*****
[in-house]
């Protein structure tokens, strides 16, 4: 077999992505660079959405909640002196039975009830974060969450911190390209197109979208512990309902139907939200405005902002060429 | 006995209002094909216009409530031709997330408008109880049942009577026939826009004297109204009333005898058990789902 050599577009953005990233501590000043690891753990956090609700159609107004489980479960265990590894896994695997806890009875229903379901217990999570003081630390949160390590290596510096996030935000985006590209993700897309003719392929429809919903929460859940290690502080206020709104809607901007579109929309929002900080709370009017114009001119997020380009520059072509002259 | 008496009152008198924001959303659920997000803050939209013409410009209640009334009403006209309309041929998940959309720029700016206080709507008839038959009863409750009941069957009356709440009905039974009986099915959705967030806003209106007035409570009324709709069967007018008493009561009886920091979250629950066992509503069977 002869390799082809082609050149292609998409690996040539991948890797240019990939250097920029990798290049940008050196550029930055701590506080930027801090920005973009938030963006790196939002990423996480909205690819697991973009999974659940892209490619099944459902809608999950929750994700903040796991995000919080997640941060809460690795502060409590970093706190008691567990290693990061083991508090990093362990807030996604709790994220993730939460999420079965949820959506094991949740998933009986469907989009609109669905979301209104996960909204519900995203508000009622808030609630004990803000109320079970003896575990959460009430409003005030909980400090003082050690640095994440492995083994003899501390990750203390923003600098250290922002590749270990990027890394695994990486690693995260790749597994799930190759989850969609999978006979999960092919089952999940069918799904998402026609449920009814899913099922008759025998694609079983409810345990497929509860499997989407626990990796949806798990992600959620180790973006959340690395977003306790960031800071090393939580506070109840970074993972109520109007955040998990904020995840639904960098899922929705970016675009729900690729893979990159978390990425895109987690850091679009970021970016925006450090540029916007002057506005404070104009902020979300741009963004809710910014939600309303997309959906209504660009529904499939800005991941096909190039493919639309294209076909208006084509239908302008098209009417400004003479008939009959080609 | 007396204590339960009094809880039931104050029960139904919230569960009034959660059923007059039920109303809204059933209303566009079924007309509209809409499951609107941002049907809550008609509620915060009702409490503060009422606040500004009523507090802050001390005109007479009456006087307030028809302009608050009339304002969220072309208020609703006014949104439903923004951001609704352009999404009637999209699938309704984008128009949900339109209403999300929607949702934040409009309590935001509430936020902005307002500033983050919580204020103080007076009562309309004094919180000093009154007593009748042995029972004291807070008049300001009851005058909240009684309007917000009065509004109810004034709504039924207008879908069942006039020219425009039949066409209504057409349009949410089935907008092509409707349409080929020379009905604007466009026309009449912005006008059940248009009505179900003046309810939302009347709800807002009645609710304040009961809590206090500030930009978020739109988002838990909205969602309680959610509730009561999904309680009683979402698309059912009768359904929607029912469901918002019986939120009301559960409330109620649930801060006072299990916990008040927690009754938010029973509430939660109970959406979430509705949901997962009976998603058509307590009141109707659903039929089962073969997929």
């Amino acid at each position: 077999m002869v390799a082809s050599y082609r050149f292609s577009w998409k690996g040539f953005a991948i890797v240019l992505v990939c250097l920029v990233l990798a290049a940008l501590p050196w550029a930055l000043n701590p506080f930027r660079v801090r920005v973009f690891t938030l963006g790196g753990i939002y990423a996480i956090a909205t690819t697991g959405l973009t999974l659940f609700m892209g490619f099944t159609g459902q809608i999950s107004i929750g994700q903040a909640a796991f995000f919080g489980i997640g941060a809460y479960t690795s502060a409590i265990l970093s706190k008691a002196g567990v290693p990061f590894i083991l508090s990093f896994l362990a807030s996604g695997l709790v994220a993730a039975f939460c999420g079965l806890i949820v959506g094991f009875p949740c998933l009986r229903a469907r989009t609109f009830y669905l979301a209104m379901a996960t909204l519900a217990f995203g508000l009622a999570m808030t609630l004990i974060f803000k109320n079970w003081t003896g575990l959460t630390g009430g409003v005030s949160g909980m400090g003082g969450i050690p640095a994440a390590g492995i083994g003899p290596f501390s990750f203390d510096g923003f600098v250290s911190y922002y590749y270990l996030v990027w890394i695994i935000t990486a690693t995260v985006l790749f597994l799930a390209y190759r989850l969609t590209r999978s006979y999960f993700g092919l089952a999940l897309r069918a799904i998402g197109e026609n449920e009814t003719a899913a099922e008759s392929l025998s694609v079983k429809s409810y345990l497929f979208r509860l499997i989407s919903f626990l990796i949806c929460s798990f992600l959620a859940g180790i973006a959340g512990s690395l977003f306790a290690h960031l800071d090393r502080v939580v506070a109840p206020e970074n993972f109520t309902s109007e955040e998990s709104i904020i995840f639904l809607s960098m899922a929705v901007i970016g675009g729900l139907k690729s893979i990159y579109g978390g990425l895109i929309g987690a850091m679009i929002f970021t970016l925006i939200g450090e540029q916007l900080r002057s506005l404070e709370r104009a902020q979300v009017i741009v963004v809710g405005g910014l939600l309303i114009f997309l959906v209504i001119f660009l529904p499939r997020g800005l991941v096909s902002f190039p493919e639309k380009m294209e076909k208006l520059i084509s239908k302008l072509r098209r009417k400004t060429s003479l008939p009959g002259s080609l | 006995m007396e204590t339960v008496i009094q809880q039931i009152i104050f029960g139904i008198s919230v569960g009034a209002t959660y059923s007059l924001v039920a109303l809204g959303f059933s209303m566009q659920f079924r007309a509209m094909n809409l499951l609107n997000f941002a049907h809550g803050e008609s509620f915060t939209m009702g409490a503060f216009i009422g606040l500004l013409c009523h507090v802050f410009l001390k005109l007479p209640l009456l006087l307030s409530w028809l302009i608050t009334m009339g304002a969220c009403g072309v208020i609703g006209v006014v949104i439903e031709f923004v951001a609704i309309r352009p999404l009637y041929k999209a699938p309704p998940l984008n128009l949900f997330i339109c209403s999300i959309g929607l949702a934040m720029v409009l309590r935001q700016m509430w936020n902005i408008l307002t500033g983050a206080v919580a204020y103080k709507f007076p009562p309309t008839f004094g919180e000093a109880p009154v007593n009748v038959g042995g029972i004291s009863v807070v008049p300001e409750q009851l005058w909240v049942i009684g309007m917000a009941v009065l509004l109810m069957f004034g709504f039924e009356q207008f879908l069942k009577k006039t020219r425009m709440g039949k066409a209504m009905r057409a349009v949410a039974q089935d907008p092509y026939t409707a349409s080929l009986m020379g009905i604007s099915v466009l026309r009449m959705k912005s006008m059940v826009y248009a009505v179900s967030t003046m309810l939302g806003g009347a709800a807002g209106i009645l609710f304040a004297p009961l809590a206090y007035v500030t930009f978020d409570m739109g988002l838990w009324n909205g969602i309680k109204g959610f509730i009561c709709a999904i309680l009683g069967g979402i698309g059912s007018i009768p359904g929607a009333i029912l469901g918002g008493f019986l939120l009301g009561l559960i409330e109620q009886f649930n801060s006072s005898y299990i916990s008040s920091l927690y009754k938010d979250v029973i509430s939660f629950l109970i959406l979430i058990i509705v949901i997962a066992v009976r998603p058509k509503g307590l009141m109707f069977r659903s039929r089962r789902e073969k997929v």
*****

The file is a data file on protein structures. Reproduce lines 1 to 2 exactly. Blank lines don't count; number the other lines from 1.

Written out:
[in-house]
């Protein structure tokens, strides 16, 4: 077999992505660079959405909640002196039975009830974060969450911190390209197109979208512990309902139907939200405005902002060429 | 006995209002094909216009409530031709997330408008109880049942009577026939826009004297109204009333005898058990789902 050599577009953005990233501590000043690891753990956090609700159609107004489980479960265990590894896994695997806890009875229903379901217990999570003081630390949160390590290596510096996030935000985006590209993700897309003719392929429809919903929460859940290690502080206020709104809607901007579109929309929002900080709370009017114009001119997020380009520059072509002259 | 008496009152008198924001959303659920997000803050939209013409410009209640009334009403006209309309041929998940959309720029700016206080709507008839038959009863409750009941069957009356709440009905039974009986099915959705967030806003209106007035409570009324709709069967007018008493009561009886920091979250629950066992509503069977 002869390799082809082609050149292609998409690996040539991948890797240019990939250097920029990798290049940008050196550029930055701590506080930027801090920005973009938030963006790196939002990423996480909205690819697991973009999974659940892209490619099944459902809608999950929750994700903040796991995000919080997640941060809460690795502060409590970093706190008691567990290693990061083991508090990093362990807030996604709790994220993730939460999420079965949820959506094991949740998933009986469907989009609109669905979301209104996960909204519900995203508000009622808030609630004990803000109320079970003896575990959460009430409003005030909980400090003082050690640095994440492995083994003899501390990750203390923003600098250290922002590749270990990027890394695994990486690693995260790749597994799930190759989850969609999978006979999960092919089952999940069918799904998402026609449920009814899913099922008759025998694609079983409810345990497929509860499997989407626990990796949806798990992600959620180790973006959340690395977003306790960031800071090393939580506070109840970074993972109520109007955040998990904020995840639904960098899922929705970016675009729900690729893979990159978390990425895109987690850091679009970021970016925006450090540029916007002057506005404070104009902020979300741009963004809710910014939600309303997309959906209504660009529904499939800005991941096909190039493919639309294209076909208006084509239908302008098209009417400004003479008939009959080609 | 007396204590339960009094809880039931104050029960139904919230569960009034959660059923007059039920109303809204059933209303566009079924007309509209809409499951609107941002049907809550008609509620915060009702409490503060009422606040500004009523507090802050001390005109007479009456006087307030028809302009608050009339304002969220072309208020609703006014949104439903923004951001609704352009999404009637999209699938309704984008128009949900339109209403999300929607949702934040409009309590935001509430936020902005307002500033983050919580204020103080007076009562309309004094919180000093009154007593009748042995029972004291807070008049300001009851005058909240009684309007917000009065509004109810004034709504039924207008879908069942006039020219425009039949066409209504057409349009949410089935907008092509409707349409080929020379009905604007466009026309009449912005006008059940248009009505179900003046309810939302009347709800807002009645609710304040009961809590206090500030930009978020739109988002838990909205969602309680959610509730009561999904309680009683979402698309059912009768359904929607029912469901918002019986939120009301559960409330109620649930801060006072299990916990008040927690009754938010029973509430939660109970959406979430509705949901997962009976998603058509307590009141109707659903039929089962073969997929």